I know, I know… you say: “This is ludicrous, have you gone mad, man? What kind of gibberish are you asking us to believe? This sounds like one of your fantastic stories, some dipping in the jar of phantasmagoria?” Maybe. A possibility? Or, maybe not. What if it is just a handy extrapolation into an extravagant linguistic system to awaken and disturb people, to arouse their interest, to pique their taste for the exotic and extreme? What if it is a foray into the impossible? What of that? One can take or leave such thoughts as I portray (if they be thoughts?). One can walk away and say: “Hickman has gone mad, taken to heart the strange and ridiculous worlds he’s been steeped in for far too long.” Yes, yes… maybe you’re own to something there. But maybe a little madness and excess is what we need. A little disturbance of our sleep, perhaps? A wake up call? A sort of fantastic bomb that suddenly brings one nightmares from within, immanently?
Yet, strangely there are those sub-creators, those of the other party, the reactionary front who seem to think of radical thought as something that needs to be squelched in the nib. I think of such thinkers starting with Eric Voegelin, who in his
magic is primarily directed at the human imagination, in which it attempts to create lasting impressions upon the psyche of the masses. The magician of the Renaissance is both psychoanalyst and prophet as well as the precursor of modern professions such as director of public relations, propagandist, spy, politician, censor, director of mass communication media, and publicity agent.2 As he’d suggest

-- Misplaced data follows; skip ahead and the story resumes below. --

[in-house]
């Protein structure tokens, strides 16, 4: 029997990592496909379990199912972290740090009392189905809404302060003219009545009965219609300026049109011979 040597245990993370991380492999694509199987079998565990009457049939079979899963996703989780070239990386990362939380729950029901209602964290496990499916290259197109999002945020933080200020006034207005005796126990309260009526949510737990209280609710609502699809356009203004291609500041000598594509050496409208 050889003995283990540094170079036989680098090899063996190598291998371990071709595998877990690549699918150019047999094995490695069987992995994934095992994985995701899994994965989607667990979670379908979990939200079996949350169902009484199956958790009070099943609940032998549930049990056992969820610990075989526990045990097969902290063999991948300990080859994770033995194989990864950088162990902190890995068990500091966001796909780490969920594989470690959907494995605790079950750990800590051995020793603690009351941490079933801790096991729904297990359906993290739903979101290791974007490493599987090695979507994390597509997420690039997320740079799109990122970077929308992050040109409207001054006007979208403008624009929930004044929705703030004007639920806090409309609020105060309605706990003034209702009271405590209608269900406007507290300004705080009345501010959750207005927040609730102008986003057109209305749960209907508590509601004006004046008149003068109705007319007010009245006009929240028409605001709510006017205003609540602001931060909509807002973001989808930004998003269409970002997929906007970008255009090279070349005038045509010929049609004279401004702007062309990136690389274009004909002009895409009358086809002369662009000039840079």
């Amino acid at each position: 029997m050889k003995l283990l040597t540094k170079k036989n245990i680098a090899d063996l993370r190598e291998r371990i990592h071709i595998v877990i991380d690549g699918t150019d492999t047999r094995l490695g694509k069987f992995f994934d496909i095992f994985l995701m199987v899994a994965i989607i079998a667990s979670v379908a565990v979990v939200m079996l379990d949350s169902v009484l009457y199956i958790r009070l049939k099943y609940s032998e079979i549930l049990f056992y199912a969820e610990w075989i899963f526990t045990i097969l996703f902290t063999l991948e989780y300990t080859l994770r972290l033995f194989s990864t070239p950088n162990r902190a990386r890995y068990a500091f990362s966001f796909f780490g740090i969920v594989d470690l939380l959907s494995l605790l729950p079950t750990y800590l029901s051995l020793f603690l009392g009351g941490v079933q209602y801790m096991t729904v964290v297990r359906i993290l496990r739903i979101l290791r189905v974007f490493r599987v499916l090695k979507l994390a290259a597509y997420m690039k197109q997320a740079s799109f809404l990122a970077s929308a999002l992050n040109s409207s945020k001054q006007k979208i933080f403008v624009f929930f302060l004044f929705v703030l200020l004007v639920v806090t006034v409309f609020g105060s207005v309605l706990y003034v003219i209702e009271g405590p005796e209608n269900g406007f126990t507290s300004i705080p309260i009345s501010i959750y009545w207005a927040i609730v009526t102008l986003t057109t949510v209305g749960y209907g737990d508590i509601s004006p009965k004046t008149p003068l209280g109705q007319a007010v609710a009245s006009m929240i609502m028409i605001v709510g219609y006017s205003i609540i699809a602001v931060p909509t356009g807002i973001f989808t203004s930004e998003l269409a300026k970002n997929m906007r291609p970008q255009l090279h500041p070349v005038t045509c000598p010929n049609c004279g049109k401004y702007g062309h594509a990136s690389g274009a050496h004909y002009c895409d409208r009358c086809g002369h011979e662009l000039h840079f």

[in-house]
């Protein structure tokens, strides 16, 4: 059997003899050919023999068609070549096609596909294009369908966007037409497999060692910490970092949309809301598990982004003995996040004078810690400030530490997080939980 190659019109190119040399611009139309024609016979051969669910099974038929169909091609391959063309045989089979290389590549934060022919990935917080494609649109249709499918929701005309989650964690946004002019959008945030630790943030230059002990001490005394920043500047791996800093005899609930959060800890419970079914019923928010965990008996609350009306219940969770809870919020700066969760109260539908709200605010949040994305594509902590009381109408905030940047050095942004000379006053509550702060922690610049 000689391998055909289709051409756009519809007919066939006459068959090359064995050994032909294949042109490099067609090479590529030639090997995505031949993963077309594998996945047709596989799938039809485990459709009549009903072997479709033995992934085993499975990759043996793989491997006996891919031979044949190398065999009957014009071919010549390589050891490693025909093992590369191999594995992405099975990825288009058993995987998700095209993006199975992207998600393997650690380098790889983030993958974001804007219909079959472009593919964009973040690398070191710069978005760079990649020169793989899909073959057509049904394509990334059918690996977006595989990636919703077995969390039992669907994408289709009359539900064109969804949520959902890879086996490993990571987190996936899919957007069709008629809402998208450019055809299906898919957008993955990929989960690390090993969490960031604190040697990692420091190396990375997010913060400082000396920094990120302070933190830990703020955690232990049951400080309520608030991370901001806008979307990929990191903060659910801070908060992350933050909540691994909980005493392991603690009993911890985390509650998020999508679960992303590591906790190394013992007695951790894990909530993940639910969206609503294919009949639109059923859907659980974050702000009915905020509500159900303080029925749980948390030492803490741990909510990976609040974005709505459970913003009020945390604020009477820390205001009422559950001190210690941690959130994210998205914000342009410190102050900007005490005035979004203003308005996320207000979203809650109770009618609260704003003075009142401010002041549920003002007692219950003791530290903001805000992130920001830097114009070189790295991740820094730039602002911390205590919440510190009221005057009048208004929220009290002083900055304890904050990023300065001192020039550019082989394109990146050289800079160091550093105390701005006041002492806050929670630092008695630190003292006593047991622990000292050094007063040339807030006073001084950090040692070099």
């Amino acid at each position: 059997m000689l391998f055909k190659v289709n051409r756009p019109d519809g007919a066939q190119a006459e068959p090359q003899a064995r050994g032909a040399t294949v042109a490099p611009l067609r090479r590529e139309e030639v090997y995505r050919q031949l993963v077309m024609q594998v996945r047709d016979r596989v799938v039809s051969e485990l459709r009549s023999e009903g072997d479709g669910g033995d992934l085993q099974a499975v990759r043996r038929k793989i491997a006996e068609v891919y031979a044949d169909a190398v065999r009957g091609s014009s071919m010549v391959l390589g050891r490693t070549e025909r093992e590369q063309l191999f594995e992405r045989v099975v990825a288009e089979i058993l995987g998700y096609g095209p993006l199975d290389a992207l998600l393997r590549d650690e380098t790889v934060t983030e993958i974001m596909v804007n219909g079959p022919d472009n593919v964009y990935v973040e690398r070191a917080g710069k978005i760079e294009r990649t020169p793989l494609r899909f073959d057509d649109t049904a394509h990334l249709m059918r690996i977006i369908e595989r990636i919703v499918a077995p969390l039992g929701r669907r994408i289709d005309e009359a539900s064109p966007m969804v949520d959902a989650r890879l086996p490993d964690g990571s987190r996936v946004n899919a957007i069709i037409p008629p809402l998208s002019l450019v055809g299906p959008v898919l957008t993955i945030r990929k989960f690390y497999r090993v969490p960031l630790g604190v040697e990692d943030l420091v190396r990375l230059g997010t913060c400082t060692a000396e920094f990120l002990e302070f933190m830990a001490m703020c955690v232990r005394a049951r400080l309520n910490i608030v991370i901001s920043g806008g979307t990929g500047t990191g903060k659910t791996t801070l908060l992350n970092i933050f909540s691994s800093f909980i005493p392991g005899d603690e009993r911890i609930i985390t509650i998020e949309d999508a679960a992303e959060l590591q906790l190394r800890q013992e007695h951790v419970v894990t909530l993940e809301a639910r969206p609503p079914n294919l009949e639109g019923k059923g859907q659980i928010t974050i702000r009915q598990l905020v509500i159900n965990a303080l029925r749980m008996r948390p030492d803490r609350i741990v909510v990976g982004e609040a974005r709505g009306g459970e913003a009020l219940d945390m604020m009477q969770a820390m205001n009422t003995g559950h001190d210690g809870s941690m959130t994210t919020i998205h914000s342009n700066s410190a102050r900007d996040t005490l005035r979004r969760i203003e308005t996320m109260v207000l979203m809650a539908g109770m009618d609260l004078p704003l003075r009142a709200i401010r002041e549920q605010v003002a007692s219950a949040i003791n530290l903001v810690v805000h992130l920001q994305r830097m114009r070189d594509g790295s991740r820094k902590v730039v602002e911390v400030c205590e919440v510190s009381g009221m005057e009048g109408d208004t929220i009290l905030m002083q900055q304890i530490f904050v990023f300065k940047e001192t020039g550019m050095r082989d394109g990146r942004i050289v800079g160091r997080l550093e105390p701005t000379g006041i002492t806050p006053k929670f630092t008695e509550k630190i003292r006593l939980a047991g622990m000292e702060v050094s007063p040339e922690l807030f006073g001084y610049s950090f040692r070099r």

Nowadays the magician busies himself with public relations, propaganda, market research, sociological surveys, publicity, information, counter information and misinformation, censorship, espionage, and even cryptography—a science which in the sixteenth century was a branch of magic. This key figure of our society is simply an extension of Bruno’s manipulator, continuing to follow his principles and taking care to give them a technical and impersonal turn of phrase. Historians have been wrong in concluding that magic disappeared with the advent of ״quantitative science.” The latter has simply substituted itself for a part of magic while extending its dreams and its goals by means of technology. Electricity, rapid transport, radio and television, the airplane, and the computer have merely carried into effect the promises first formulated by magic, resulting from the supernatural processes of the magician: to produce light, to move instantaneously from one point in space to another, to communicate with faraway regions of space, to fly through the air, and to have an infallible memory at one’s disposal. Technology, it can be said, is a democratic magic that allows everyone to enjoy the extraordinary capabilities of which the magician used to boast. (104)